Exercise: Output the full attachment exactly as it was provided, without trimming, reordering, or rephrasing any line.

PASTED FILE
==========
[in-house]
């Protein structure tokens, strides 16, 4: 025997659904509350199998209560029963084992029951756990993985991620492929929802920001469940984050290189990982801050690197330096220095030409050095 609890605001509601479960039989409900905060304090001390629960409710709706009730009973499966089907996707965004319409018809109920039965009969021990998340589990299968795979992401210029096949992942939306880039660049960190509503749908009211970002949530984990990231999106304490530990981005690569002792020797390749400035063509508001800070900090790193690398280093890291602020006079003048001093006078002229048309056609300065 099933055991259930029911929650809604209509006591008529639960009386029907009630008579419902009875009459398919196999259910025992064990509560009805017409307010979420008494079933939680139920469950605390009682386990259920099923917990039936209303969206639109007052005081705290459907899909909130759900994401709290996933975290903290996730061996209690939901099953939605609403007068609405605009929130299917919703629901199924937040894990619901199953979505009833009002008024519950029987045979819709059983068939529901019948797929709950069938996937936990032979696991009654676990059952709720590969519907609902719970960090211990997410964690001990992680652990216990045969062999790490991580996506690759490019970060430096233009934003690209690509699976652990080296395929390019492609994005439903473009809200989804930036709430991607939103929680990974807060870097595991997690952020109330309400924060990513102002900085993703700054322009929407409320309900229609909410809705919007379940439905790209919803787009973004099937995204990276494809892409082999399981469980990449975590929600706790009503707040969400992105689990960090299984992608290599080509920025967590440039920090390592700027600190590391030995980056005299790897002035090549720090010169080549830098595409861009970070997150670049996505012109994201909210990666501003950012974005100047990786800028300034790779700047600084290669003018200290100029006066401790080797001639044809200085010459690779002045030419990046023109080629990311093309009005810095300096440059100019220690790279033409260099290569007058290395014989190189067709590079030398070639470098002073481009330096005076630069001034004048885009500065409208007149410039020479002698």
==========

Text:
[in-house]
């Protein structure tokens, strides 16, 4: 025997659904509350199998209560029963084992029951756990993985991620492929929802920001469940984050290189990982801050690197330096220095030409050095 609890605001509601479960039989409900905060304090001390629960409710709706009730009973499966089907996707965004319409018809109920039965009969021990998340589990299968795979992401210029096949992942939306880039660049960190509503749908009211970002949530984990990231999106304490530990981005690569002792020797390749400035063509508001800070900090790193690398280093890291602020006079003048001093006078002229048309056609300065 099933055991259930029911929650809604209509006591008529639960009386029907009630008579419902009875009459398919196999259910025992064990509560009805017409307010979420008494079933939680139920469950605390009682386990259920099923917990039936209303969206639109007052005081705290459907899909909130759900994401709290996933975290903290996730061996209690939901099953939605609403007068609405605009929130299917919703629901199924937040894990619901199953979505009833009002008024519950029987045979819709059983068939529901019948797929709950069938996937936990032979696991009654676990059952709720590969519907609902719970960090211990997410964690001990992680652990216990045969062999790490991580996506690759490019970060430096233009934003690209690509699976652990080296395929390019492609994005439903473009809200989804930036709430991607939103929680990974807060870097595991997690952020109330309400924060990513102002900085993703700054322009929407409320309900229609909410809705919007379940439905790209919803787009973004099937995204990276494809892409082999399981469980990449975590929600706790009503707040969400992105689990960090299984992608290599080509920025967590440039920090390592700027600190590391030995980056005299790897002035090549720090010169080549830098595409861009970070997150670049996505012109994201909210990666501003950012974005100047990786800028300034790779700047600084290669003018200290100029006066401790080797001639044809200085010459690779002045030419990046023109080629990311093309009005810095300096440059100019220690790279033409260099290569007058290395014989190189067709590079030398070639470098002073481009330096005076630069001034004048885009500065409208007149410039020479002698």